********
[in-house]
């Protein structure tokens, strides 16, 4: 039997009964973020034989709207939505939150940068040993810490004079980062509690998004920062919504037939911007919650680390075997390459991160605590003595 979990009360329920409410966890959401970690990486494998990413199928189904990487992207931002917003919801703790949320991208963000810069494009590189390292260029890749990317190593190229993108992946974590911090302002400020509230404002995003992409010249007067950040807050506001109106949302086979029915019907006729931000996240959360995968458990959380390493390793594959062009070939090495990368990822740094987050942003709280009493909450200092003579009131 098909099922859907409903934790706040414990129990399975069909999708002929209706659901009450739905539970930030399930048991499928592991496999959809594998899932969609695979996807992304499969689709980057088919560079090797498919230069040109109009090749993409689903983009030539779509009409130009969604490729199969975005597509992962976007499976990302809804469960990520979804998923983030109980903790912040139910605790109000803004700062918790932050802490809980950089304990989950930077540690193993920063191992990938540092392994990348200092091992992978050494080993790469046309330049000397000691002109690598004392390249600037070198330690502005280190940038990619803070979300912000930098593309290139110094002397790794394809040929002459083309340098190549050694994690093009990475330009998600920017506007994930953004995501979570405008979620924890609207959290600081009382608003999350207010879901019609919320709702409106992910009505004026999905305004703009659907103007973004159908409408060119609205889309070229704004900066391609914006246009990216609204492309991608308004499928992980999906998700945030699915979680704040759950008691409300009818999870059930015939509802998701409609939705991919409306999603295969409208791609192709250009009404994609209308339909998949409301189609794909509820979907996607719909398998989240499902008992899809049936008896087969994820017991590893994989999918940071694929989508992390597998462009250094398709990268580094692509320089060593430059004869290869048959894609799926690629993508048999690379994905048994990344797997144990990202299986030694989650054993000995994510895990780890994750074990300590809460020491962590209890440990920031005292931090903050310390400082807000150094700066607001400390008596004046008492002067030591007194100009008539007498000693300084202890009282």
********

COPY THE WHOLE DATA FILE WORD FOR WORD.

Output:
[in-house]
């Protein structure tokens, strides 16, 4: 039997009964973020034989709207939505939150940068040993810490004079980062509690998004920062919504037939911007919650680390075997390459991160605590003595 979990009360329920409410966890959401970690990486494998990413199928189904990487992207931002917003919801703790949320991208963000810069494009590189390292260029890749990317190593190229993108992946974590911090302002400020509230404002995003992409010249007067950040807050506001109106949302086979029915019907006729931000996240959360995968458990959380390493390793594959062009070939090495990368990822740094987050942003709280009493909450200092003579009131 098909099922859907409903934790706040414990129990399975069909999708002929209706659901009450739905539970930030399930048991499928592991496999959809594998899932969609695979996807992304499969689709980057088919560079090797498919230069040109109009090749993409689903983009030539779509009409130009969604490729199969975005597509992962976007499976990302809804469960990520979804998923983030109980903790912040139910605790109000803004700062918790932050802490809980950089304990989950930077540690193993920063191992990938540092392994990348200092091992992978050494080993790469046309330049000397000691002109690598004392390249600037070198330690502005280190940038990619803070979300912000930098593309290139110094002397790794394809040929002459083309340098190549050694994690093009990475330009998600920017506007994930953004995501979570405008979620924890609207959290600081009382608003999350207010879901019609919320709702409106992910009505004026999905305004703009659907103007973004159908409408060119609205889309070229704004900066391609914006246009990216609204492309991608308004499928992980999906998700945030699915979680704040759950008691409300009818999870059930015939509802998701409609939705991919409306999603295969409208791609192709250009009404994609209308339909998949409301189609794909509820979907996607719909398998989240499902008992899809049936008896087969994820017991590893994989999918940071694929989508992390597998462009250094398709990268580094692509320089060593430059004869290869048959894609799926690629993508048999690379994905048994990344797997144990990202299986030694989650054993000995994510895990780890994750074990300590809460020491962590209890440990920031005292931090903050310390400082807000150094700066607001400390008596004046008492002067030591007194100009008539007498000693300084202890009282």